The Colusa County Board of Supervisors, sitting as the local Air Pollution Control District, voted 4-1 with complaint on Tuesday to begin enforcing the state law requiring industrial sources other than motor vehicles to reduce pollutants and toxic air contaminants.
Assembly Bill 617 was signed into law by Gov. Jerry Brown in 2017 and is in the early stages of implementation, officials said. The law provided a $495 million mandate for the state to improve air quality in disadvantaged communities like Colusa County through monitoring and emissions reduction programs.
Don Kitamura, Colusa County Air Pollution standards officer, said the state, from data they have collected, has specifically targeted local tomato processing and gas well industries to deploy cleaner technologies that reduce harmful emissions.
“This has fallen in our laps (to enforce) as it is state law,” Kitamura said.
The county will receive a $50,000 grant from the state to expedite a schedule to review the emissions control technology at industrial facilities subject to the Cap-and-Trade program. The grant will come from the California Air Resources Board, Kitamura said.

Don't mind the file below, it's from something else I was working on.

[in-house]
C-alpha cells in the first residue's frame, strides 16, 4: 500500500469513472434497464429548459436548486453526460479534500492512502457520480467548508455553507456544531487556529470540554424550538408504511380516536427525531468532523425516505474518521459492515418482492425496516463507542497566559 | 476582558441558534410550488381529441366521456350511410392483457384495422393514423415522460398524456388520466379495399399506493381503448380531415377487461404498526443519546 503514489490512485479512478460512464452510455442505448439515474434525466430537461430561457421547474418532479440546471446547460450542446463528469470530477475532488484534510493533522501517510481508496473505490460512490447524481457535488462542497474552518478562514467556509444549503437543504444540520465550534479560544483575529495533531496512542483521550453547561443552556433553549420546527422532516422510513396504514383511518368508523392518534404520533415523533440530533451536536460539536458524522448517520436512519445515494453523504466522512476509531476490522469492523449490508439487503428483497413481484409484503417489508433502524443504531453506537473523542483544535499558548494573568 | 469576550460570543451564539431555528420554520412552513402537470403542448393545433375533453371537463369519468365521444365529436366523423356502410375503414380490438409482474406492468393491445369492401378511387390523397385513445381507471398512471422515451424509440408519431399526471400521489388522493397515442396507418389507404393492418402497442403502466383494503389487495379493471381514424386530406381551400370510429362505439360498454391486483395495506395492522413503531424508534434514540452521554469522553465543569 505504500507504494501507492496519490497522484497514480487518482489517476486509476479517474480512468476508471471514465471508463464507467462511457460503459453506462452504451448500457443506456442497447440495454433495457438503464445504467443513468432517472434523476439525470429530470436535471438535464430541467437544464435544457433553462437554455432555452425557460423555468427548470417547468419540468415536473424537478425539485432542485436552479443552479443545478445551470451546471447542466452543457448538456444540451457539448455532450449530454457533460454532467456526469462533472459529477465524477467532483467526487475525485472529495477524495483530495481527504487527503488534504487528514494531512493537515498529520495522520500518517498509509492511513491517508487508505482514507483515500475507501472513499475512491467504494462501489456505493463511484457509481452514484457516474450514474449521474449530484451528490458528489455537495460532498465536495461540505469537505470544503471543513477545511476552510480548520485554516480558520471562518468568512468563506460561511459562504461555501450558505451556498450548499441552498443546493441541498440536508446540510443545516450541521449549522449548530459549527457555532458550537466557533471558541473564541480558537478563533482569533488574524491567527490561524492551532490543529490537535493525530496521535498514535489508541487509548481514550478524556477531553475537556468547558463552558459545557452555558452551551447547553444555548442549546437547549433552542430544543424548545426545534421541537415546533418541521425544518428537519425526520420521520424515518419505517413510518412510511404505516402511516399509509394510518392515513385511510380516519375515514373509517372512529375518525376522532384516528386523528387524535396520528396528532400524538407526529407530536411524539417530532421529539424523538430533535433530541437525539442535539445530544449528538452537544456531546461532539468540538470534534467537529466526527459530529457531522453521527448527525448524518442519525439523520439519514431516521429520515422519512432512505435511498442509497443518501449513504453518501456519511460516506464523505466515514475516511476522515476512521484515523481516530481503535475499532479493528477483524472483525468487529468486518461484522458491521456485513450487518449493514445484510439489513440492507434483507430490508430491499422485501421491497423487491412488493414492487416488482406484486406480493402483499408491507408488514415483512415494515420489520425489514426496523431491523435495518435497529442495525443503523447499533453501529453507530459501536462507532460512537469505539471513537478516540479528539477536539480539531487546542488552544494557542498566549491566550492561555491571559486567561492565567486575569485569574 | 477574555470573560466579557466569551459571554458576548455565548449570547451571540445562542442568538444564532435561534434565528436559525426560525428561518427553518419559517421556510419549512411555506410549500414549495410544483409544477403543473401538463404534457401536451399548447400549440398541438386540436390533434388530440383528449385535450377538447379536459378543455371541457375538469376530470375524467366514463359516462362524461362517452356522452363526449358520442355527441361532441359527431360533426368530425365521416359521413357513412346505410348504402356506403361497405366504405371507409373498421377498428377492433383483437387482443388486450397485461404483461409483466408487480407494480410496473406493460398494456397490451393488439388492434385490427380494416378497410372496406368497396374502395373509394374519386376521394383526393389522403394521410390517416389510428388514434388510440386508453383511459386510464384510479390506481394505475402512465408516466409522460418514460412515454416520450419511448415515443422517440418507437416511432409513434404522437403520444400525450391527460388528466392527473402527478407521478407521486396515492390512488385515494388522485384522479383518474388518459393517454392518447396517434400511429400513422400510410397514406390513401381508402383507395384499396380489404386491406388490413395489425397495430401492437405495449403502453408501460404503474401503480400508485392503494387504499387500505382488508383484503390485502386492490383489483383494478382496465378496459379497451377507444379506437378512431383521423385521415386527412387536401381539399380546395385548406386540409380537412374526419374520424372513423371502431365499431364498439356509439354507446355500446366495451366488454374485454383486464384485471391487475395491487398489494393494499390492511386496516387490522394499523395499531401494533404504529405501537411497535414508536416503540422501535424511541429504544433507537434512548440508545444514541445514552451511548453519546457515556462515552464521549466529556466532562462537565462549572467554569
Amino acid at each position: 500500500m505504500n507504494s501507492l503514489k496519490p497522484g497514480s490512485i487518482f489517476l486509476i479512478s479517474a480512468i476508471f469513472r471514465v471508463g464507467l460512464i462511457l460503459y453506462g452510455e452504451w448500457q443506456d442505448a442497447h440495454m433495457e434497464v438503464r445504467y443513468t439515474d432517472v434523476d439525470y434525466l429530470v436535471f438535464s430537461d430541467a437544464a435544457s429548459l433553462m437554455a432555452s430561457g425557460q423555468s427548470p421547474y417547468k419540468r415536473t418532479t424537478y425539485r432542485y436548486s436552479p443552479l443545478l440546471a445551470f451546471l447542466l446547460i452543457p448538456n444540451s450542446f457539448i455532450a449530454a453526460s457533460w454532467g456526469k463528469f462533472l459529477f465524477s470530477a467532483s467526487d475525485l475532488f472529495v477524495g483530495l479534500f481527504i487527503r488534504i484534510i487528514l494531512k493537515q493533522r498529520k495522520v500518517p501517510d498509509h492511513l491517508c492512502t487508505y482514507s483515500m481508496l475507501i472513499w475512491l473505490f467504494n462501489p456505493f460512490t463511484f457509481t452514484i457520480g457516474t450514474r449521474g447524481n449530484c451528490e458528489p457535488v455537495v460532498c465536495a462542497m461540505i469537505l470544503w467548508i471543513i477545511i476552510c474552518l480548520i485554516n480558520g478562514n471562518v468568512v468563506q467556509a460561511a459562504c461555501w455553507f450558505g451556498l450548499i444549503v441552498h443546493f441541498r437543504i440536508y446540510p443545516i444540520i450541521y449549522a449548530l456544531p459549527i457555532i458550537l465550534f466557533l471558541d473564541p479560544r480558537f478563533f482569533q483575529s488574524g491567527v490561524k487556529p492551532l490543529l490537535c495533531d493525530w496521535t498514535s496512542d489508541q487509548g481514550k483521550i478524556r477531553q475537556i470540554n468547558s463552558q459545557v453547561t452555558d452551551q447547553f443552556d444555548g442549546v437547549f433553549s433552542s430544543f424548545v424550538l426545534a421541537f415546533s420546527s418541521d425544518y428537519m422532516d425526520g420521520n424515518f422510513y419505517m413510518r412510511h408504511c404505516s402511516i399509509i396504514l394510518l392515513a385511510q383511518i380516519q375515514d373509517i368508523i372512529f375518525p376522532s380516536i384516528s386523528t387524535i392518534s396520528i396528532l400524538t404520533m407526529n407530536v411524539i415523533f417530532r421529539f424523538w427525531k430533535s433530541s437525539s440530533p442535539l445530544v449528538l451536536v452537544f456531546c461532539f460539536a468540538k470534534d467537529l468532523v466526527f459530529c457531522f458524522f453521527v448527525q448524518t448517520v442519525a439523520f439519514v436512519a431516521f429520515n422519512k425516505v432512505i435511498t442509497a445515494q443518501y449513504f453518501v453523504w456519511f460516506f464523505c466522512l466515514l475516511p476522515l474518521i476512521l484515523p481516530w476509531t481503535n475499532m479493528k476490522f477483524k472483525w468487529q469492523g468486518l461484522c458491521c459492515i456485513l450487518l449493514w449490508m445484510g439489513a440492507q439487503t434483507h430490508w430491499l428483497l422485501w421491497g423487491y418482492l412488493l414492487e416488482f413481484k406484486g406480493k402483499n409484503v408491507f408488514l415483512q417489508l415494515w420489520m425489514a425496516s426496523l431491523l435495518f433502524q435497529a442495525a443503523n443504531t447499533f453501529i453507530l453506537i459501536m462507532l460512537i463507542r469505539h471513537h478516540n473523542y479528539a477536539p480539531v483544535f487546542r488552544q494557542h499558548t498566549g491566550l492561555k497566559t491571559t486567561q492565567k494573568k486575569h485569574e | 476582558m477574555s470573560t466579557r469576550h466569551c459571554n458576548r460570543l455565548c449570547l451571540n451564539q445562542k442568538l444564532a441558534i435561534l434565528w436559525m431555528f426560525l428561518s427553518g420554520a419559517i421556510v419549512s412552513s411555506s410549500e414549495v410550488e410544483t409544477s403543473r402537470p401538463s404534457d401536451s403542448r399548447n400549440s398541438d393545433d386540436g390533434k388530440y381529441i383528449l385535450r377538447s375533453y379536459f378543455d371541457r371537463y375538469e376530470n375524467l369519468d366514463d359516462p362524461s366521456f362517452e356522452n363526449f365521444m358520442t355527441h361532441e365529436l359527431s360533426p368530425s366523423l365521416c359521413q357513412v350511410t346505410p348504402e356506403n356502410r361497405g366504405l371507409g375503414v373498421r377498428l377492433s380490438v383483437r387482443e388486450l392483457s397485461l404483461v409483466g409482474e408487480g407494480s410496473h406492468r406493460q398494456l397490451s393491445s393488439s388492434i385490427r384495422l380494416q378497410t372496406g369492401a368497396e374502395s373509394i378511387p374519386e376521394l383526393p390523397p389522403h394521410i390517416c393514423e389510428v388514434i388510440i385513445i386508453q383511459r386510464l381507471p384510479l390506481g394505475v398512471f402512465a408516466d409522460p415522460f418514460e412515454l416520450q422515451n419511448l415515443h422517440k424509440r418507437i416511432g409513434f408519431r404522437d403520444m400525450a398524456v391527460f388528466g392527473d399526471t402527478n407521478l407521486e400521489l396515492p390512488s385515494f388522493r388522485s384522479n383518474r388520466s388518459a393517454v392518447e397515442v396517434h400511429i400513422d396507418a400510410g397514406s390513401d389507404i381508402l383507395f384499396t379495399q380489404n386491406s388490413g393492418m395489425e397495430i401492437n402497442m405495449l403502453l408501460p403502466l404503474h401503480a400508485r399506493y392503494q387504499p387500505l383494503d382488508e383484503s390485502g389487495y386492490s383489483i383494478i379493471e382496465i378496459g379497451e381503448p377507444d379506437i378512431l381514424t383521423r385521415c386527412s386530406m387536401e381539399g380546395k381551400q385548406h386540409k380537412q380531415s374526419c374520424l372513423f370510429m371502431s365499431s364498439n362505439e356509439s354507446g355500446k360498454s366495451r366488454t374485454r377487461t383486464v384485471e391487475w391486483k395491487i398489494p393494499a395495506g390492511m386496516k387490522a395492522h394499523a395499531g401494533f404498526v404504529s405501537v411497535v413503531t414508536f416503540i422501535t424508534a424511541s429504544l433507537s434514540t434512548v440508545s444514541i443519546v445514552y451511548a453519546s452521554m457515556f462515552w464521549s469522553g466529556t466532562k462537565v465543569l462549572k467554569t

Kitamura said he anticipates that the newest tomato plant will be exempt because it has newer technology to reduce air pollution emissions, but that older industrial sources in the county will be most affected.
Supervisor Denise Carter said the problem she had with the new law is that it provided funding for government regulation and oversight, but no funding to assist local businesses retrofit their equipment with technology that curbs air pollution.
Agricultural Commissioner Greg Hinton said he also disapproved of AB 617 for several reasons, but that it is a law that the county must comply with.
Hinton said his department has been in constant contact with the local companies that will be affected by the legislation, but that Assembly Bill 617 could continue to expand based on changing interpretation of the law by the state Air Resources Board. ■